FLORIDA (JNS) — Rabbi Yossi Labkowski, director of Chabad of Cape Coral, Fla., wants to make it clear that he and his congregation “will not cower,” despite an attack on their synagogue following Shabbat-morning services on March 11.
It was a little before 1:30 p.m., and “most people had already left,” said Labkowski. “I was just putting a few things away when we heard a sound. At first, we thought maybe the wind blew something. It was an unusual sound. Then we heard an even stronger sound.”
ALERT Cape Coral, FL – Chabad Jewish Center attempted break in Saturday March 11th Shabbat mid day
Description: white male, bald, 40-50 driving a Ford SUV (gold)
Menorah kicked down, bricks thrown at door and Rabbi's car, main door lock destroyed
Tips? Call 800.780.8477 pic.twitter.com/9JzmWP2O7p
— StopAntisemitism (@StopAntisemites) March 13, 2023
Those initial noises were believed to be of the attacker toppling a 4-foot-by-8-foot plywood menorah that was outside the building. Then, said the rabbi, “the noise got louder and louder, and there were vibrations from the bricks being thrown” at the synagogue’s glass doors.
Labkowski recounted that he approached the glass doors thinking that if the attacker saw him coming, the person would leave. That didn’t happen. Instead, a man continued to throw bricks.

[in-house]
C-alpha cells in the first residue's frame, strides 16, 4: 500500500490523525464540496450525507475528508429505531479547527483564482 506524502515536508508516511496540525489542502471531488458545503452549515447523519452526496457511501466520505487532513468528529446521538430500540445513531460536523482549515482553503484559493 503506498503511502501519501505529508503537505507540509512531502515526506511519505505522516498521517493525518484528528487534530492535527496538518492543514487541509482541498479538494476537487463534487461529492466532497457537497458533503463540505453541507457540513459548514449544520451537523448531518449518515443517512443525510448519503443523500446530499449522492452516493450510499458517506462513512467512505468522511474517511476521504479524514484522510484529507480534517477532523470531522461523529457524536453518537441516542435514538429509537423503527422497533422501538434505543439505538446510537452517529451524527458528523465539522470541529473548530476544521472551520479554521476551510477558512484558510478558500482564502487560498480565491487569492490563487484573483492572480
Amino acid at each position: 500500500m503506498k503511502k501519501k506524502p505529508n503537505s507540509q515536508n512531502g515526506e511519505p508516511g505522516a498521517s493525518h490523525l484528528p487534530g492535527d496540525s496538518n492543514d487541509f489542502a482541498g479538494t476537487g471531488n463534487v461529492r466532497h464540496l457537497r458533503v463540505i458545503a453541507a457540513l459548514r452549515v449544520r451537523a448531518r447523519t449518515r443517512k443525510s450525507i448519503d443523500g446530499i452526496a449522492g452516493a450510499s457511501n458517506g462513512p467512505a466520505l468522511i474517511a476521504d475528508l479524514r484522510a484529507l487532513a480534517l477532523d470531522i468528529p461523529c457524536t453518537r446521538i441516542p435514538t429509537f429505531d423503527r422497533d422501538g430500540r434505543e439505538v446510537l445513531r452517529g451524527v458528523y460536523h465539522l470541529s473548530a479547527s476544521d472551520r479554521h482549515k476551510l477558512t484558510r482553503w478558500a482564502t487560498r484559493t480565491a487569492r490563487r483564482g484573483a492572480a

Those inside the Chabad center at the time, including the rabbi’s son, put the synagogue’s emergency plans into action, as their neighbors began to come to their aid.
“When the neighbors came out, that’s when he took off,” said Labkowski, but not before damaging the rabbi’s car, which was the only one in the lot at the time.
On Monday, the Cape Coral Police Department released a photo of the assailant’s vehicle—a light-green, older model Ford Edge—and a brief description of the attacker: a balding white male in his 50s, approximately 6-feet tall and 200 pounds wearing a white shirt, tan pants and glasses.
Labkowski and his family have lived in Cape Coral for more than 18 years and said that nothing like this has ever happened before. “This is a very nice neighborhood; people are kind and respectful, and I always get good vibes.”
“We are not going to be scared and will not cower,” he said. “We had a minyan yesterday and this morning. People are coming but being more cautious. Thank G-d, no one is holding themselves back. On the contrary, people want to show their Jewishness—that this will not scare us.”